At GTC DC, Experts Describe Why Diversity in AI Makes a World of Difference

by Lauren Finkle

When Megan Gray, CEO of Moment AI, first tested one of her company’s services — a tool using AI to determine facial signs indicating a driver may have fallen asleep or suffered a medical issue — it didn’t work.

“The technology worked on our CTO, who is a white male. But then I tried it, and it couldn’t detect that my eyes were closed,” Gray said. “It didn’t work on me as an African-American woman.” This is just one example of how a lack of diversity in the field of AI affects the technologies that are created.

At GTC DC, this week’s Washington edition of the GPU Technology Conference, a range of events focused on sharing ideas on how workplaces can become more inclusive, and how researchers can improve their AI technology to avoid bias.

One of Forbes’ top conferences for women in tech, this year’s GTC DC was the most diverse yet. Over 20 percent of its 3,500 registered attendees were women.

The conference also featured an inaugural reception celebrating attendees from historically black colleges and universities and the Black in AI and LatinX in AI community groups.

As he opened the reception, Kevyn Orr, partner-in-charge at Jones Day, said, “You are the first generation that has the opportunity to make sure that development, that research and that algorithms are appropriately inclusive.”

‘Who’s Like Me?’: Finding Diverse Role Models

Catherine Ordun, senior data scientist at Booz Allen Hamilton, delivered the keynote at the GTC DC Women’s Early Career Accelerator.

GTC DC kicked off with the Women’s Early Career Accelerator, a day-long, invitation-only training and networking event attended by nearly 60 graduate students and early-career professionals.

Catherine Ordun, a senior data scientist at Booz Allen who presented the keynote at the accelerator, was honest about the challenges of being a woman in the field of AI.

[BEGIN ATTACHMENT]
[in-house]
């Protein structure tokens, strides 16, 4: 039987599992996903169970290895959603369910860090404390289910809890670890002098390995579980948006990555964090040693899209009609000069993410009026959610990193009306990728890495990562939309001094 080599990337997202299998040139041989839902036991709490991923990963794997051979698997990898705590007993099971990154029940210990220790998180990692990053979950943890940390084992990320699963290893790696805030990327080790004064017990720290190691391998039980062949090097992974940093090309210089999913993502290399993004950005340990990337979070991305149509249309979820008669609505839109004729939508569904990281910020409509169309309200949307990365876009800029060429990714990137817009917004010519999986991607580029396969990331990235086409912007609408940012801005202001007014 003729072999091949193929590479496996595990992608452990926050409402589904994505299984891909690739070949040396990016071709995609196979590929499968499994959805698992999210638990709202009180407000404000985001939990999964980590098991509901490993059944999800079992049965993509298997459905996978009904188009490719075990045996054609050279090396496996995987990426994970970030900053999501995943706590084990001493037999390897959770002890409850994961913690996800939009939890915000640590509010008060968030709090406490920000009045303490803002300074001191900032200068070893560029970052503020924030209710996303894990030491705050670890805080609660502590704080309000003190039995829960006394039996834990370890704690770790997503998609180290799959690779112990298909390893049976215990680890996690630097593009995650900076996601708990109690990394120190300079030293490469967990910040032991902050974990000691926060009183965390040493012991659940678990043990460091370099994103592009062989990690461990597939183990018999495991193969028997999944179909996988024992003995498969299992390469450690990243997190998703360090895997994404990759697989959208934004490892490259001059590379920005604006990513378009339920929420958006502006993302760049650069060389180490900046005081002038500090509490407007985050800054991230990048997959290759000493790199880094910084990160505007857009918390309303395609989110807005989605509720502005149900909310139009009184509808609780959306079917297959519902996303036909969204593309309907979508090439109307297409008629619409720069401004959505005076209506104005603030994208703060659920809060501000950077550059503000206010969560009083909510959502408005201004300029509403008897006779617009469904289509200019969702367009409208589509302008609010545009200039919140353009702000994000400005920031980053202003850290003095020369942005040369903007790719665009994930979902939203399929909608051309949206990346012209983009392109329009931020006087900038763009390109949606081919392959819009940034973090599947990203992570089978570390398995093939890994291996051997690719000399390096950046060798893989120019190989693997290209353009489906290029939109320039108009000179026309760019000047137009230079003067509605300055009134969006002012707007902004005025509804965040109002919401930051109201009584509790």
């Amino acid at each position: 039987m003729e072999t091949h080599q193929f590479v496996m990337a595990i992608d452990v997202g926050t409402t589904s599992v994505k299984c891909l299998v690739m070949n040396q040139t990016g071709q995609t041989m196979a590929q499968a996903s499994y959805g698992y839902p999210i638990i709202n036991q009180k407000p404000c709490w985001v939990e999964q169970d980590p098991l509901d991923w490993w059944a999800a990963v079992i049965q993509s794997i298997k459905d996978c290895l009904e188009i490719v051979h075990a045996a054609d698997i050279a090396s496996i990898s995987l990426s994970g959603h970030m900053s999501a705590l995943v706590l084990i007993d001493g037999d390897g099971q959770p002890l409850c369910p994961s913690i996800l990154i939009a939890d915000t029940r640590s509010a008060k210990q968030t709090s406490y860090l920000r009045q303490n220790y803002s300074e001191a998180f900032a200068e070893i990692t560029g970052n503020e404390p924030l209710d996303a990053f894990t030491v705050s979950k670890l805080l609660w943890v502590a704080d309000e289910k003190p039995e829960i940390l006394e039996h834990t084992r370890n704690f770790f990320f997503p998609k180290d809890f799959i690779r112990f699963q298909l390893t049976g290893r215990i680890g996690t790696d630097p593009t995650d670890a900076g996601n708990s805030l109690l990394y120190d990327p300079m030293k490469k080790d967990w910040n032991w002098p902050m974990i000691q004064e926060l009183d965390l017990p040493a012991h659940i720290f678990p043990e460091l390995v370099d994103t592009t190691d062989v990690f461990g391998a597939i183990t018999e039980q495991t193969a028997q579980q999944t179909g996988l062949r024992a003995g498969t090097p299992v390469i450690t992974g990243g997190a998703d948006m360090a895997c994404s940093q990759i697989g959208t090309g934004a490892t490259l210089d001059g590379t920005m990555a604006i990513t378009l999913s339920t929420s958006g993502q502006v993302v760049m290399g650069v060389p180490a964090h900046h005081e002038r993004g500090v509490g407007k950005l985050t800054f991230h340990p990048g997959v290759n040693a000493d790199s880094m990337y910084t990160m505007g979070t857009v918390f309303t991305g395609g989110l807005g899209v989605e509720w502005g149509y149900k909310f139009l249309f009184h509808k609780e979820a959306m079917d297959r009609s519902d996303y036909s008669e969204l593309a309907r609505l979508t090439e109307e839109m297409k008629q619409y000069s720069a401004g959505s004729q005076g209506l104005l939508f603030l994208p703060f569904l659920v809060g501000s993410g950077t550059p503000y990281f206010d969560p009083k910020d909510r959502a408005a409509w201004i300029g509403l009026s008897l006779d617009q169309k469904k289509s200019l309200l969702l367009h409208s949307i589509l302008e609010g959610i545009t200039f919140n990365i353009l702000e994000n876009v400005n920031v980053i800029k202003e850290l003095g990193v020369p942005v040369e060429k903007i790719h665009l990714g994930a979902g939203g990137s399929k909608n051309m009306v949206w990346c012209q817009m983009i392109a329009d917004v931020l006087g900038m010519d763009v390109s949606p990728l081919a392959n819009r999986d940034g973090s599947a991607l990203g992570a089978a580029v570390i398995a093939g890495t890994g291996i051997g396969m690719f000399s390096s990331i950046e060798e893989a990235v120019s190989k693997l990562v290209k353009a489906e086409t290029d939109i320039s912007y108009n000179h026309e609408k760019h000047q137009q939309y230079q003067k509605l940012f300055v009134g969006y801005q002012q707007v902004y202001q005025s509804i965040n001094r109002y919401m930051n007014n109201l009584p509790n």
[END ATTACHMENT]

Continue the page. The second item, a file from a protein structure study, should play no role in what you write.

“You’ll find yourself asking, ‘Who’s like me?’ And the truth is, there’s not a lot. Only 12 percent of people who do AI are women,” said Ordun, referencing a WIRED survey.

Events like the accelerator are helping to change that. After Ordun’s address, participants spent the day completing the NVIDIA Deep Learning Institute’sFundamentals of Deep Learning for Computer Vision” workshop, taught by Alex Qi, an enterprise solutions architect at NVIDIA.

The Women in AI Breakfast featured an AI ethics panel, with speakers (from left) Svetlana Matt, Emily Tait, Megan Gray and Tiffany Moore.

GTC DC also featured the third annual Women in AI Breakfast, hosted by Dell Technologies. Over quiche and coffee, a panel of experts in research, law and more discussed AI ethics.

Emily Tait, an intellectual property partner at Jones Day, provided a legal perspective on how companies can counter issues like the one Gray described. “The best companies are creating dedicated personnel and policies and cultures around diversity.” From there, they’re able to come up with more robust algorithms and identify biases in their technology.

And nearly 75 people filled out the eighth floor of the Ronald Reagan Building and International Trade Center to attend the Black and Latinx Communities Reception, sponsored by Jones Day.

The reception recognized the 50 students that were selected from historically black colleges and universities, Black in AI and LatinX in AI. They received full passes to DLI courses and the entirety of GTC DC.

Addressing a Changing Workforce

Andrew Ko, managing director for global education at AWS, spoke at the Workforce of the Future panel.

NVIDIA Senior Director of Corporate Social Responsibility Tonie Hansen moderated a panel of executives from government, nonprofits and business. They shared examples of how educational institutions, trade associations and companies can help employees prepare for modern jobs that incorporate AI and data science.

Andrew Ko, the managing director for global education at AWS, provided a corporate perspective and gave examples of career programs implemented by Amazon that help employees reskill.

Another panelist was former chief of staff for U.S. Representative Alma Adams and founder of diversity innovation house HBCU House Rhonda Foxx. She gave insight on how the federal government can help support HBCUs — historically black colleges and universities — which produce 47 percent of all black women engineers.

“With emerging technology and AI, we are on the precipice of the fourth revolution,” she said. “We all need to lean in right now and make sure there’s diversity of thought at the table as we move forward in these technological advances.”